Olmert Steps Down As Premier Of Israel

By Samuel Sockol and Griff Witte
Washington Post Foreign Service
Monday, September 22, 2008

JERUSALEM, Sept. 21 -- Israeli Prime Minister Ehud Olmert resigned Sunday, brought low by a string of corruption probes, while Foreign Minister Tzipi Livni struggled to assemble a coalition that would allow her to succeed him without facing new elections.

Olmert had promised this summer to step down as soon as a new leader for his party, Kadima, could be chosen. Livni narrowly won that vote last week, and on Sunday, Olmert submitted a letter to President Shimon Peres that formally sets in motion the process of choosing a successor. Livni has begun meeting with politicians from rival parties, trying to build a majority in the 120-member Knesset, or parliament.

Olmert's coalition had dwindled over the past year, and most analysts say Livni faces a challenge gathering the support she needs to govern. If she does not succeed within six weeks, Israel will probably have to hold general elections in early 2009. Binyamin Netanyahu, leader of the opposition Likud party, is the favorite in that race, with Livni close behind.

The fate of U.S.-backed peace talks initiated under Olmert could be at stake. Livni has been Israel's primary negotiator and has vowed to continue the discussions if she assumes power, but Netanyahu has been a staunch critic of the talks.

By submitting his resignation, Olmert becomes the caretaker prime minister until a new government can be formed.

The end of his tenure comes nearly three years after then-Prime Minister Ariel Sharon suffered a debilitating stroke, thrusting his deputy, Olmert, into power. Olmert was later elected to a full term slated to end in 2010. He led Israel through an inconclusive but damaging war with the radical Lebanese movement Hezbollah in the summer of 2006. Last year, he relaunched long-dormant peace talks with the Palestinians. But despite great fanfare at the kickoff ceremony in Annapolis in October, the negotiations have appeared to gain little traction.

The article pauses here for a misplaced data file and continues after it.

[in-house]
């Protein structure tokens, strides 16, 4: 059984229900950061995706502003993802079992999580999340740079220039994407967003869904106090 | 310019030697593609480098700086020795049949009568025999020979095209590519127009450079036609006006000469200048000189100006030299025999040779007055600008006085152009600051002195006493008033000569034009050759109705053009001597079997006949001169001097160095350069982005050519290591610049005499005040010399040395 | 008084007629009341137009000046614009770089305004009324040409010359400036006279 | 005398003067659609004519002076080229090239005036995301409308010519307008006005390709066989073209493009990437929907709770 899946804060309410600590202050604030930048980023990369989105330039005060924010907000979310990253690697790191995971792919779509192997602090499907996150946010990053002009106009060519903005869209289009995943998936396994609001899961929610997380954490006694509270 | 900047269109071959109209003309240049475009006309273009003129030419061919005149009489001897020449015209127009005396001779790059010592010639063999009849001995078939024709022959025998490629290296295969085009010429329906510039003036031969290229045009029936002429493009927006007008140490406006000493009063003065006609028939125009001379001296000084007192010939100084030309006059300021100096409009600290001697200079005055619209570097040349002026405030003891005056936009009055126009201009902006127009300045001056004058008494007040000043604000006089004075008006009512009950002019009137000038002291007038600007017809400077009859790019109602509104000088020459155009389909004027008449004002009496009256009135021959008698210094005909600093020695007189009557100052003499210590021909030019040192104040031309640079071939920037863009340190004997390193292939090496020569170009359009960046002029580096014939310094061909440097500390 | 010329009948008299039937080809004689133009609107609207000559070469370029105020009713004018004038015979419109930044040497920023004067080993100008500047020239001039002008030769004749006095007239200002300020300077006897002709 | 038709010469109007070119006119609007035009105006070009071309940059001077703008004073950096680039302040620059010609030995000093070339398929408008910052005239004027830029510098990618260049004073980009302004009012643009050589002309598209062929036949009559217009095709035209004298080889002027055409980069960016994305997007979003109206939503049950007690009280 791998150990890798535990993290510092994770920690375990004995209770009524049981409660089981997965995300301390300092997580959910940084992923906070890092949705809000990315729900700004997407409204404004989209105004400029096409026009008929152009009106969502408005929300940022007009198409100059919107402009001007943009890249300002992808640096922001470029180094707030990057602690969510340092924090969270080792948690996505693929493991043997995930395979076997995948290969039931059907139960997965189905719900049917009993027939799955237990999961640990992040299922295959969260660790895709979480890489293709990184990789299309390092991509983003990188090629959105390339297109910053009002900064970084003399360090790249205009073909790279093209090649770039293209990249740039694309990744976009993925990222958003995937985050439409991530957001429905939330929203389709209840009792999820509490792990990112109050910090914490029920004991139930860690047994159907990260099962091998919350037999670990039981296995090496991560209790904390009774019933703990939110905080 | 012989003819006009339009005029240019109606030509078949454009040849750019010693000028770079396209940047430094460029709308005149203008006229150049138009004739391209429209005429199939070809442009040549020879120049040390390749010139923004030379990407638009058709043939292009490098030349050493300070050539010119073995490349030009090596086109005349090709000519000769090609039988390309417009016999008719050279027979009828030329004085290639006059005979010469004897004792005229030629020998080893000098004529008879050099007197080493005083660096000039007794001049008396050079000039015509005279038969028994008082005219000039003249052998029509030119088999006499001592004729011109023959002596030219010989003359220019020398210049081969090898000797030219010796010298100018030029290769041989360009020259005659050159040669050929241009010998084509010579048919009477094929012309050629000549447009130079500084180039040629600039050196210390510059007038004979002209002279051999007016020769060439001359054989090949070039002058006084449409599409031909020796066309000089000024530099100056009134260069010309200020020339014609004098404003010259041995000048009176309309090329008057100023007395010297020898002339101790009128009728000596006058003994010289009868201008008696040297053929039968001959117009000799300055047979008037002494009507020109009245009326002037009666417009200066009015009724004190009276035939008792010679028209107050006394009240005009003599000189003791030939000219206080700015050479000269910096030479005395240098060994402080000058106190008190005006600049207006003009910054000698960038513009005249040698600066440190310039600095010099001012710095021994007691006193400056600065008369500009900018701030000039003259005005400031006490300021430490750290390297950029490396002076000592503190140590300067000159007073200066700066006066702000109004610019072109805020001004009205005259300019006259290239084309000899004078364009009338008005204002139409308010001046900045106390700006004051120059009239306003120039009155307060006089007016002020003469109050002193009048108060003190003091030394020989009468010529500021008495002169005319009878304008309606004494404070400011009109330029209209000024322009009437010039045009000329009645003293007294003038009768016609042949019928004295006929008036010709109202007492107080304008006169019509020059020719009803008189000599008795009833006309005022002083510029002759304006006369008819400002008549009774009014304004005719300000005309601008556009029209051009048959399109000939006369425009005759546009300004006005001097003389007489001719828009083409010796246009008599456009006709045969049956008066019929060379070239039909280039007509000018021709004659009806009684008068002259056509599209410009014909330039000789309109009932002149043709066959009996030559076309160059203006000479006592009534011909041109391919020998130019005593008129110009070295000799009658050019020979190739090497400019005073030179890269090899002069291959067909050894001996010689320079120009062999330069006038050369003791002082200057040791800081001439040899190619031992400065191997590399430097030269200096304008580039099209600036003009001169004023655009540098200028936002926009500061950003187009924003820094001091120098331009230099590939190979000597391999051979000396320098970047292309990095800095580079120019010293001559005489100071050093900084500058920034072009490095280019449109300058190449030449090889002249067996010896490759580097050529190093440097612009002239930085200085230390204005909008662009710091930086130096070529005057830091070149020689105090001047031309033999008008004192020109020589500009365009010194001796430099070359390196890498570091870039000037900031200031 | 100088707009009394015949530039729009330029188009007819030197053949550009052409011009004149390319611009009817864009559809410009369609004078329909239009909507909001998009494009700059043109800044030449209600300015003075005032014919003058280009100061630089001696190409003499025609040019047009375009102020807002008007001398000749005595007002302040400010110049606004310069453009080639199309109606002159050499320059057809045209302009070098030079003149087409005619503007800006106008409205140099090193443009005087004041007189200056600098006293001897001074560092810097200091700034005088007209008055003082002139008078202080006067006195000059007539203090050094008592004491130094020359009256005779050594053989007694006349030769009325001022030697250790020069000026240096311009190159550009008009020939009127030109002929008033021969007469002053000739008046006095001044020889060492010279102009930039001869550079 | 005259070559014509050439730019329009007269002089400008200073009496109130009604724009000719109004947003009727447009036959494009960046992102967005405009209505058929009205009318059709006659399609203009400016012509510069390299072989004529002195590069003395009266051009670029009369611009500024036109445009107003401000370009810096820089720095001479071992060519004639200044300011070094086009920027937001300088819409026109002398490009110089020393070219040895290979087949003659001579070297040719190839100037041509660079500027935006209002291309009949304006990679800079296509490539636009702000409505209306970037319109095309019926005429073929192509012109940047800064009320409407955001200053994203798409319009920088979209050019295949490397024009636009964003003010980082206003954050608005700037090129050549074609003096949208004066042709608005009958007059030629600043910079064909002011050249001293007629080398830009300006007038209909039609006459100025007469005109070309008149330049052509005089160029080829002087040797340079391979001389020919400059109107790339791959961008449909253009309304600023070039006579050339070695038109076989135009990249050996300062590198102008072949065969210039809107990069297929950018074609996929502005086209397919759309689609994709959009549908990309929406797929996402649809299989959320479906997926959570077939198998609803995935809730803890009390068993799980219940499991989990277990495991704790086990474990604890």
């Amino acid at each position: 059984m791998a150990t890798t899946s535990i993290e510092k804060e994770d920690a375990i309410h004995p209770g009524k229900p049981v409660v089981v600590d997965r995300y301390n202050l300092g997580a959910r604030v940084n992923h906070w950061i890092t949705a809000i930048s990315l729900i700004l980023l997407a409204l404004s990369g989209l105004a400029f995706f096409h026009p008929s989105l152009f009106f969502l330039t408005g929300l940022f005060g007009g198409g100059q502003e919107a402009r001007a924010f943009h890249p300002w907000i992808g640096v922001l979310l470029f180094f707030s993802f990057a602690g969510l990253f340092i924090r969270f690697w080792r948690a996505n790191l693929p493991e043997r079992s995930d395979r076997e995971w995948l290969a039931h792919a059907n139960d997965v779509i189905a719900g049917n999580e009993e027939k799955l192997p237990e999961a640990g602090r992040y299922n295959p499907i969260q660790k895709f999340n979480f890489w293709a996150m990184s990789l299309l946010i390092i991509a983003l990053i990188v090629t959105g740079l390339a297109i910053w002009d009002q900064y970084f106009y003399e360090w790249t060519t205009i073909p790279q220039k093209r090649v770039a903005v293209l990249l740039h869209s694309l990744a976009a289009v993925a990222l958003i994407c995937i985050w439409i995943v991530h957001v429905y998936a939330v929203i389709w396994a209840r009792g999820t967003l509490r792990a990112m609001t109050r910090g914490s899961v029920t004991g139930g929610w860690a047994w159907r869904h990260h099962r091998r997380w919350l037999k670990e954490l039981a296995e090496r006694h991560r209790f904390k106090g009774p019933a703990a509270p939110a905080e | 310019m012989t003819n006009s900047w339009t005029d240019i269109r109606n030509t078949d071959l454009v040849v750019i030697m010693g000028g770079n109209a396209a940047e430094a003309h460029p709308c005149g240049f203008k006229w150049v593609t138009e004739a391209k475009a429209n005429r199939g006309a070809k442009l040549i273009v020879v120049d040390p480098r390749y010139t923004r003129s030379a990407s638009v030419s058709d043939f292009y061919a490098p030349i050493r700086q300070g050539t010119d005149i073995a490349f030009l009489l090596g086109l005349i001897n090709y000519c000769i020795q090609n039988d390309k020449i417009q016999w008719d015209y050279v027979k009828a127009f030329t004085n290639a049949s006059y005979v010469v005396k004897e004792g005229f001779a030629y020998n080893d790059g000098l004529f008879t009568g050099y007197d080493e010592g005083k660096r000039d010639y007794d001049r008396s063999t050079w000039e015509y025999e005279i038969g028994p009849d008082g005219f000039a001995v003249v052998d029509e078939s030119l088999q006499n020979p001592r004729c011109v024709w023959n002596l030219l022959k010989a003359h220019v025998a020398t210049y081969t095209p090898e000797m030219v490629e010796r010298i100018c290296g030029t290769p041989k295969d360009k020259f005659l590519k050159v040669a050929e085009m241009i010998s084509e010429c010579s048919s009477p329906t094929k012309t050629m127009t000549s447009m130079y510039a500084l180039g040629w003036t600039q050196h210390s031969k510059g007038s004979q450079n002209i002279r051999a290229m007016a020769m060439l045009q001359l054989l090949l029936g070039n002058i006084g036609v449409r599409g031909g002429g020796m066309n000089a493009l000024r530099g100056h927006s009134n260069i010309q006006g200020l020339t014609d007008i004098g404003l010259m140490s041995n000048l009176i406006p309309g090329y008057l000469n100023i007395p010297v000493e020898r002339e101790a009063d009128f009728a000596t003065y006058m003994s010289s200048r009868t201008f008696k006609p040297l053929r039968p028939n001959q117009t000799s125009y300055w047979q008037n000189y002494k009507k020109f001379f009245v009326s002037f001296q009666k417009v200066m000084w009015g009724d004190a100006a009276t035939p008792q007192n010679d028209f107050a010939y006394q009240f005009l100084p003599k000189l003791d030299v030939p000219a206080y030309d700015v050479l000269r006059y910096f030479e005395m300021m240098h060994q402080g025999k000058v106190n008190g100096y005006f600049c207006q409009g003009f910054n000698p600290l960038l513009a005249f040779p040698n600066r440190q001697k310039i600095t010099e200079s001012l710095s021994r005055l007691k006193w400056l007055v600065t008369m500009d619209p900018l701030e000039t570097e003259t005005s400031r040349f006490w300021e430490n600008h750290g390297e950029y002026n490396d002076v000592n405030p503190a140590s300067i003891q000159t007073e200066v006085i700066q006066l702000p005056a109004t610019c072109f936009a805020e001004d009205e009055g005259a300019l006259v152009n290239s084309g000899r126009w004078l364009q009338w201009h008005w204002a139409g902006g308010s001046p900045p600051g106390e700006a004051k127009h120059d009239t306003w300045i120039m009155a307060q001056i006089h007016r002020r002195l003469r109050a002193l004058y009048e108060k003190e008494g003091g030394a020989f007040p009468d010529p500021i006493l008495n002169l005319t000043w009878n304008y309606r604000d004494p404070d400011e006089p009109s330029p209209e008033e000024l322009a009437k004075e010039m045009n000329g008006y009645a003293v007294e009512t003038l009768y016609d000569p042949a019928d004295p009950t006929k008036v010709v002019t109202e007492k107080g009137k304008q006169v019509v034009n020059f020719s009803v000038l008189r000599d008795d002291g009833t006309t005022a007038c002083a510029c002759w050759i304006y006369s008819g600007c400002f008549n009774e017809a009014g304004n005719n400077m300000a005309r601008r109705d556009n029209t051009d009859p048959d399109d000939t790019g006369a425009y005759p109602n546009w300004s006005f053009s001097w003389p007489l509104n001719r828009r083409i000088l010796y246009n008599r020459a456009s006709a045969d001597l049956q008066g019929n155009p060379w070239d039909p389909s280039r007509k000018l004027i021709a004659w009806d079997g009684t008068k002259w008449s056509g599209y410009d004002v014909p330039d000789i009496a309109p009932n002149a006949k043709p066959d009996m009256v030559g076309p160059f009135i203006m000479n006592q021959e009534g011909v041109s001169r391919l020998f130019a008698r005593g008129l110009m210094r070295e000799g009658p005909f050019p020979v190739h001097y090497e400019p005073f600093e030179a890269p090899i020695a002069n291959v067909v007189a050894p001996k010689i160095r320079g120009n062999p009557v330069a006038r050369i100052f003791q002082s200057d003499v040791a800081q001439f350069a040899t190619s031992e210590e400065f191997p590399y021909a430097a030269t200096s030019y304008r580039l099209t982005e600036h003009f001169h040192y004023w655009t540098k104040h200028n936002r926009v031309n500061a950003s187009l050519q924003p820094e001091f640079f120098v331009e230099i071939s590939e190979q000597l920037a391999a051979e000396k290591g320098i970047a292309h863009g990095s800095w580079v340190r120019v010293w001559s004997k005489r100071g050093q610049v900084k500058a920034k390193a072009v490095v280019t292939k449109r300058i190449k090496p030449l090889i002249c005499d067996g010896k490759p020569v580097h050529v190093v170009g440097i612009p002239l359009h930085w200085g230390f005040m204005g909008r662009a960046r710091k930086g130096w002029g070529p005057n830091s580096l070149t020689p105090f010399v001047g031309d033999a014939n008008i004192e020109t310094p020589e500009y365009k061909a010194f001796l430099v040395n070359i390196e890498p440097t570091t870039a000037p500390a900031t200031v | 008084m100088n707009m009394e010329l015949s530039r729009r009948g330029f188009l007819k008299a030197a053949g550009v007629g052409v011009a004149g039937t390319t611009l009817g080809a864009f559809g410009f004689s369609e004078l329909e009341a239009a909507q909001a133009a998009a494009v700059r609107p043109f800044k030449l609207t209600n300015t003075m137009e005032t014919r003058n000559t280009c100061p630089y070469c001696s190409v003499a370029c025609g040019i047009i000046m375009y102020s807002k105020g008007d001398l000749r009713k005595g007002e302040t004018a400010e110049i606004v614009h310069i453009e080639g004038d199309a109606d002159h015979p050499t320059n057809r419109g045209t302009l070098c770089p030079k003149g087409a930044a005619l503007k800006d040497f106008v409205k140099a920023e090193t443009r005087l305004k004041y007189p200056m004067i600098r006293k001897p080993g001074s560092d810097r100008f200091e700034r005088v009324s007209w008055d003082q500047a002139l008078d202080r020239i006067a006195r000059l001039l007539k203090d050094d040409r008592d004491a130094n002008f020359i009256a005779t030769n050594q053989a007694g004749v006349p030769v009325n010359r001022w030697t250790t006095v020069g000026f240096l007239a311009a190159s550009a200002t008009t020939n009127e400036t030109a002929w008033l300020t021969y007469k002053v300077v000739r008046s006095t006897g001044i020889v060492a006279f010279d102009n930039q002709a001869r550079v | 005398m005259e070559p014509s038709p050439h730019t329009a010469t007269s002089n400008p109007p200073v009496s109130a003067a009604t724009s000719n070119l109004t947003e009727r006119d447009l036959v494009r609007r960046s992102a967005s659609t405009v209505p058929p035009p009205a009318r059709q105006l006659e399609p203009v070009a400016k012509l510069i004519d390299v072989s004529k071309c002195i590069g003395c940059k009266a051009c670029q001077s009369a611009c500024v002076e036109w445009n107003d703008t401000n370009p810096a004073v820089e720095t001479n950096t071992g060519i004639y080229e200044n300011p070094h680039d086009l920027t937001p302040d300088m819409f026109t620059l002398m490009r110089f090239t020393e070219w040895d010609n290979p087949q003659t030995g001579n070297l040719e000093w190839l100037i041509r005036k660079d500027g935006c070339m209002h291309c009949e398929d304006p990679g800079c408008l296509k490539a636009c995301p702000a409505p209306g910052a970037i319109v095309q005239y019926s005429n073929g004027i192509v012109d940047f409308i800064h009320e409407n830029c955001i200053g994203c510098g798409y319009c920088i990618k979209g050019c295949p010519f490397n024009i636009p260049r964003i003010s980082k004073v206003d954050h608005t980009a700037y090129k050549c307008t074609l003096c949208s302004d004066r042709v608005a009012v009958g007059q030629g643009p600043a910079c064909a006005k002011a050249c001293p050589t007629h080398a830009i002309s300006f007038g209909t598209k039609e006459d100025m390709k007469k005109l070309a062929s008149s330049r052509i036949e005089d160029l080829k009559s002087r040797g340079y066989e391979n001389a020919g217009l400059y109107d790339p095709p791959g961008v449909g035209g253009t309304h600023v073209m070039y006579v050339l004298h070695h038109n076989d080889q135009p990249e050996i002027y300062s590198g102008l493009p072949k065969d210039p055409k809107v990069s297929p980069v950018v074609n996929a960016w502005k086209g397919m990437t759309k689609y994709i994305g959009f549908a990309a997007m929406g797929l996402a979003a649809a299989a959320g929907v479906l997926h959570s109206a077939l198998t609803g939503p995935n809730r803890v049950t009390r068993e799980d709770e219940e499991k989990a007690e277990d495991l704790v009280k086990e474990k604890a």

Olmert, the former mayor of Jerusalem, was also dogged throughout his tenure by allegations of corruption. New accusations surfaced in the spring, when New York businessman Morris Talansky told investigators he had given Olmert more than $150,000 over the years, much of it in cash-stuffed envelopes. Investigators later found evidence that Olmert had double-billed charities and government agencies for plane flights and hotel stays.

The police recommended last Sunday that Olmert be indicted on charges of bribery, breach of public trust, money laundering and fraudulent receipt of goods. Prosecutors have not said whether they plan to follow through with the case.

Even if Olmert is not indicted, political analysts say his tenure will not be remembered fondly by most Israelis, who see him as emblematic of a generation of politicians who appear to care more about personal profit than public service.

"The legacy of Olmert is corruption," said Yaron Ezrahi, a political scientist at the Hebrew University of Jerusalem.

On Sunday evening, Olmert personally delivered his resignation letter to Peres, who later broadcast a statement in which he praised Olmert for "the respectful way in which he is handing over his power."

Peres has to decide who will be given the chance to form a new government. It is widely assumed that Livni, as leader of the main coalition party, will get the nod, and an announcement could come as early as Monday. Livni is not waiting for the official call, having met with leaders of other parties to try to coax them into her coalition.

The coalition includes 67 of the Knesset's 120 members. It is heavily dependent on Shas, an ultra-Orthodox party whose leaders had suggested before Livni's election as head of the centrist Kadima party that they would bolt if she won the primary. Shas has opposed any negotiation with the Palestinians over the fate of Jerusalem, a core issue in the conflict. Kadima's leadership has been coy about its intentions since the primary vote.

Also wavering in its commitment to Livni is the center-left Labor Party, whose leader, Defense Minister Ehud Barak, recently met with Likud's Netanyahu. Some Labor members are thought to favor new elections, although polls show the party losing ground in any vote.

Likud, meanwhile, is hoping to derail Livni's efforts before they can gather momentum. "We are going to tell the president that Mrs. Livni does not have a mandate to lead the country," said Yuval Steinitz, a Netanyahu deputy, as he traveled to Peres's residence Sunday evening. "She was not chosen by the public. She was chosen in primaries."

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